Marley's Ghost In Babylon

A $30 million wrangle over a tangled estate

In life, the reggae singer Bob Marley disdained the impedimenta of what he called "Babylon"--modern Western civilization--such as lawyers, preachers and barbers. His philosophy was a radical Caribbean romanticism, surcharged with the Biblical cult of Rastafarianism. His habits ran to regular indulgence in cigar-sized joints of powerful marijuana. Neither was conducive to an orthodox personal life. He did business with his band on the basis of a handshake, paying them when and what he chose; he fathered at least seven children by as many women, not counting four by his wife, Rita; and when he was dying of cancer in 1981 at 36, he refused to make out a will. Preferring to believe he would live forever, he ordered a new Mercedes Benz. A decade later, the car is one small piece of a monumental legal tangle over Marley's $30 million estate that just goes to show, as he might have put it, that "Babylon" always wins in the end.

At the center of the dispute are Rita, 46, a former dancer with Marley's band whom he married in 1966, and J. Louis Byles, the court-appointed administrator of the singer's estate. Under Jamaican law, Marley's widow would have been entitled to half his estate, with the remainder divided equally among his children. But Byles charges that for much of the 1980s money that should have gone to the estate was diverted to offshore corporations controlled by Rita and her lawyers. After the 1984 release of Marley's "Legend" album, a compilation of his great hits, Marley's royalties jumped from around $200,000 a year to $1 million, and eventually much more, but the estate never saw most of the money; a subsequent audit found discrepancies totaling around $16 million. Rita admitted in court forging her husband's signature on backdated documents transferring ownership of Marley's companies to her. She did this, she told NEWSWEEK, on the advice of her lawyers and in the belief that since she was the prime heir anyway, "how can I steal from myself?" The court dismissed her as one of Marley's original executors, but she was not charged with a crime; the estate has sued her lawyer to get the money back and, after more than four years, a federal court in New York is expected to rule later this year. "I did nothing of my own thought," Rita added. "I was a lowly wife who went on stage and danced when Bob told me to dance."

Byles--a conservative 79-year-old Kingston banker who never cared for Marley when he was alive--has been hunting down the estate's assets with a relentlessness that has disconcerted even some of the heirs whose interests he is protecting. Since Marley never bothered to legally transfer to his mother the $400,000 house in Miami he bought for her in 1978, the estate's lawyers tried to evict her and put the house on the market. Chris Blackwell, the Island Records producer who gave Marley his start, eventually bought the property and gave it to her. "These people [the estate's lawyers] are so bright and so evil," Marley's mother says. "They are the devil's tools." The Mercedes Marley bought on his deathbed didn't arrive until after he died, and was paid for by the estate. When Byles discovered that Rita had been driving it since 1981, he began legal proceedings to reclaim the car, which by now has more than 90,000 miles on it. His efforts to make the strictest principles of English probate law fit the circumstances of a Jamaican folk hero and Rastafarian mystic have not endeared him to the Jamaican public, and he has been wounded by the bad publicity. "I can honestly say I have regretted the day I agreed to take this job," he says. "It has indirectly caused me three major operations and the addition of a pacemaker."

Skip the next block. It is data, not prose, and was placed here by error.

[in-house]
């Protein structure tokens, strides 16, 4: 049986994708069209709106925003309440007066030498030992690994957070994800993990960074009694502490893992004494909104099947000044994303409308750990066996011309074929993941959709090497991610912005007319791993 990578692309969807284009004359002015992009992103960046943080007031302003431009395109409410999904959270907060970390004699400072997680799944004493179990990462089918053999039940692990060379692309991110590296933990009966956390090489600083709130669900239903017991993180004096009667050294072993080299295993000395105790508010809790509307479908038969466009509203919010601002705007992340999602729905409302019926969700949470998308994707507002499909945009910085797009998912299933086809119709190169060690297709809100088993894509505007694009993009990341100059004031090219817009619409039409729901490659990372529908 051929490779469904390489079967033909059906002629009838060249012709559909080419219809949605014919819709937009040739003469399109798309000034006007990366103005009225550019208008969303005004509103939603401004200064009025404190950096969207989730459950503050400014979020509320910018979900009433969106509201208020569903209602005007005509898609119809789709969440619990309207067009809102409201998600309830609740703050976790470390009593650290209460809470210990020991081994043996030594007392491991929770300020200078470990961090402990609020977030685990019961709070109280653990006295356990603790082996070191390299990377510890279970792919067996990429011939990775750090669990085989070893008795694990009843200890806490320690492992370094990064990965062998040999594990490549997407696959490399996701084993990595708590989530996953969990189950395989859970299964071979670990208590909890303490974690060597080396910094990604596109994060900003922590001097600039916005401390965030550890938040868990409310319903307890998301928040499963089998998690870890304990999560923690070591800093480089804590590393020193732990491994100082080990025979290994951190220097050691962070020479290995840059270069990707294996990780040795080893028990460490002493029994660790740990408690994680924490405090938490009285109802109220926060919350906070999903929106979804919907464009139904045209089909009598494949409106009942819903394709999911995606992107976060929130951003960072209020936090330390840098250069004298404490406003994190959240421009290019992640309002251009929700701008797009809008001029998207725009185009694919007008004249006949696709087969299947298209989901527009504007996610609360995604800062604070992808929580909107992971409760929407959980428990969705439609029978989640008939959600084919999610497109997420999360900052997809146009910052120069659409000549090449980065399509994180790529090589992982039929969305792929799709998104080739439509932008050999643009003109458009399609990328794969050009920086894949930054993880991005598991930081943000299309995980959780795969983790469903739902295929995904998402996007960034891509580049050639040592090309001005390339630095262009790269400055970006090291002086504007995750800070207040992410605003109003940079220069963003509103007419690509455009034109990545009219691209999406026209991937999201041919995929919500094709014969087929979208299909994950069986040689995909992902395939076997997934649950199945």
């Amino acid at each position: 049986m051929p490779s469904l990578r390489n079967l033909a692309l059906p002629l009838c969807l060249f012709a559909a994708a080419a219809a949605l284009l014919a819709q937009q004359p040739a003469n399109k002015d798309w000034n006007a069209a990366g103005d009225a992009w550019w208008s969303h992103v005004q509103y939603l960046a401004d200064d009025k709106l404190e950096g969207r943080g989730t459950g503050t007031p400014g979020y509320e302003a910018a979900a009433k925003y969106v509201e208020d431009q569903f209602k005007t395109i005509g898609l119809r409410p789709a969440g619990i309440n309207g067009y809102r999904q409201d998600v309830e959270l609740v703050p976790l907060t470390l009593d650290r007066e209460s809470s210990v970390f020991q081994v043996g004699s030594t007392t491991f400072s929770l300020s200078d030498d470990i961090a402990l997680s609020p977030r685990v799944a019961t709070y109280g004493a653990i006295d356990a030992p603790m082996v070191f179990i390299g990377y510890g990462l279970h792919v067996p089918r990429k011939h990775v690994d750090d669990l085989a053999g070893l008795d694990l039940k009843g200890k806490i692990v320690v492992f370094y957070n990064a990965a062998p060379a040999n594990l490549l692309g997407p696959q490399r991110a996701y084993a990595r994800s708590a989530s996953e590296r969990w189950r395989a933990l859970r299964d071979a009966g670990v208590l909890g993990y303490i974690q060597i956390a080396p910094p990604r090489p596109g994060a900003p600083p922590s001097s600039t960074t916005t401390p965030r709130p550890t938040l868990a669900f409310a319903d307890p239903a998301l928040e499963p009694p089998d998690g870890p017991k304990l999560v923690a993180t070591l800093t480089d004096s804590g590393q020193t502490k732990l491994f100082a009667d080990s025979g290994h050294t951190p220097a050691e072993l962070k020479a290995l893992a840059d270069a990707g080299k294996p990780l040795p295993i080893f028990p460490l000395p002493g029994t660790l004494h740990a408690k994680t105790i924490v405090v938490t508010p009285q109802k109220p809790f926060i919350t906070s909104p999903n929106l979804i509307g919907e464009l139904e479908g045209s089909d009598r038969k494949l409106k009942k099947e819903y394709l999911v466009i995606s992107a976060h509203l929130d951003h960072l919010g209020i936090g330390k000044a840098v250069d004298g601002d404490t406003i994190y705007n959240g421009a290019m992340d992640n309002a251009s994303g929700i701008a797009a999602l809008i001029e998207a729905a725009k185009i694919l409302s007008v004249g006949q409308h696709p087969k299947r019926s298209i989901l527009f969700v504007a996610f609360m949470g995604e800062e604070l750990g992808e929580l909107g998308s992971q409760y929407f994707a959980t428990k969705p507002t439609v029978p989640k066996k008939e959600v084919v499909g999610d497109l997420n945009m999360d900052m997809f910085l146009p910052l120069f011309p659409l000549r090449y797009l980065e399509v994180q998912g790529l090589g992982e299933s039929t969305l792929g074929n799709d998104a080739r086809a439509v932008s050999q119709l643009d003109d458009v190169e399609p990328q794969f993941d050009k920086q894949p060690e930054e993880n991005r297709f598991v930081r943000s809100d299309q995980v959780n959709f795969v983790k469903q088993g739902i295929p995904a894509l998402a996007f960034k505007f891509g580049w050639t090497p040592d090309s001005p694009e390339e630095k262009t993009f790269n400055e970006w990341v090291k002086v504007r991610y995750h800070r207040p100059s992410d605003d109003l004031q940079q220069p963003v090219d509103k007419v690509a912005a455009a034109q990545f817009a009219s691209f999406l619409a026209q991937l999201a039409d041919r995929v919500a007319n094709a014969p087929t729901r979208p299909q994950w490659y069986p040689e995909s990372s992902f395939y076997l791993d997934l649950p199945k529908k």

Then there are the other heirs. Marley once said he wanted as many children as there were "shells in the sea," and appears to have made good on the boast. When the courts advertised for potential heirs, hundreds of would-be Marleys appeared from all over the world. Rita herself helped winnow the claimants down to seven. But the heirs, most of them poor, must have been quite disappointed to discover that their share of the great singer's estate at first came to approximately $210 every three months. The situation has improved somewhat since then. Five of the heirs have reached their majority and gotten cash settlements of around $70,000. They will receive more when the estate finally sells the rights to Marley's music, but the sale has been held up while the courts decide whether the price, $8.2 million, is fair.

Meanwhile, the estate gave about $100,000 to the heirs last year. This compares to roughly $2 million for "professional services" in the same year. The "stiff-necked baldheads," as Marley described Jamaica's ruling class of professionals and politicians, got it all, at the going rate of $300 an hour for the estate's lawyers. The one thing they couldn't take cuts of, though, was Marley's own indomitable spirit, which appears to have been passed down more or less intact to his and Rita's son Ziggy, 22. A reggae singer himself with several Grammys to his credit, Ziggy filed a statement in Florida's Dade County Court expressing his desire to be rid of the whole mess. "Let them have it," he said. "Me can go out and make me own money."

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